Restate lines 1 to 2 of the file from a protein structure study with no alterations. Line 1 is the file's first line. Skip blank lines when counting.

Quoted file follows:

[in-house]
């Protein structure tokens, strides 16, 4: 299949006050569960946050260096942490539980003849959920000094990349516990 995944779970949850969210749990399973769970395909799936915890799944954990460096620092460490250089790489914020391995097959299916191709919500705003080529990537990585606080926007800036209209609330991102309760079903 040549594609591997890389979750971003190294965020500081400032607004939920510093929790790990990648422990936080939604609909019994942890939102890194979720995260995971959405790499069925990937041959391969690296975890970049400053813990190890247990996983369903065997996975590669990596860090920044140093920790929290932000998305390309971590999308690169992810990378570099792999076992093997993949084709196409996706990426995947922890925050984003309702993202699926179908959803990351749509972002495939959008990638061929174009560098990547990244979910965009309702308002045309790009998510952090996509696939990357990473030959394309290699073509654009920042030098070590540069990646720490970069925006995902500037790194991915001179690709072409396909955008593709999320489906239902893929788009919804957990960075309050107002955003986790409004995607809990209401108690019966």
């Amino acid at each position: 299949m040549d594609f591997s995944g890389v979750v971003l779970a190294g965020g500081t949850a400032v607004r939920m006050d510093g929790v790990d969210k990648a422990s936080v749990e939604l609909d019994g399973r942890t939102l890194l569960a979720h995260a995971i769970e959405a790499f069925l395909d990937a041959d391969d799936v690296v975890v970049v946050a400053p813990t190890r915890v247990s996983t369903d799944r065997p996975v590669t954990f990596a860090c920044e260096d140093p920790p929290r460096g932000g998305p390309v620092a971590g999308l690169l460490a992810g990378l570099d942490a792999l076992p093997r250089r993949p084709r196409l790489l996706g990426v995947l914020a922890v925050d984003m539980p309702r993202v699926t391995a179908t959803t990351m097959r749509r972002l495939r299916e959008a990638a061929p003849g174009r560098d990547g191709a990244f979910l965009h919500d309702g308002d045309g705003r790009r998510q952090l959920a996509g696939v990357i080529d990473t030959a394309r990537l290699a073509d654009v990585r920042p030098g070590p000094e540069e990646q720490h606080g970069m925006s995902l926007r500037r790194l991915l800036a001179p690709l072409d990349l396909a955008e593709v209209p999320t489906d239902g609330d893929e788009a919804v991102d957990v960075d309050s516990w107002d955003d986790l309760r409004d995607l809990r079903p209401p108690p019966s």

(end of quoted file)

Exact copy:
[in-house]
């Protein structure tokens, strides 16, 4: 299949006050569960946050260096942490539980003849959920000094990349516990 995944779970949850969210749990399973769970395909799936915890799944954990460096620092460490250089790489914020391995097959299916191709919500705003080529990537990585606080926007800036209209609330991102309760079903 040549594609591997890389979750971003190294965020500081400032607004939920510093929790790990990648422990936080939604609909019994942890939102890194979720995260995971959405790499069925990937041959391969690296975890970049400053813990190890247990996983369903065997996975590669990596860090920044140093920790929290932000998305390309971590999308690169992810990378570099792999076992093997993949084709196409996706990426995947922890925050984003309702993202699926179908959803990351749509972002495939959008990638061929174009560098990547990244979910965009309702308002045309790009998510952090996509696939990357990473030959394309290699073509654009920042030098070590540069990646720490970069925006995902500037790194991915001179690709072409396909955008593709999320489906239902893929788009919804957990960075309050107002955003986790409004995607809990209401108690019966």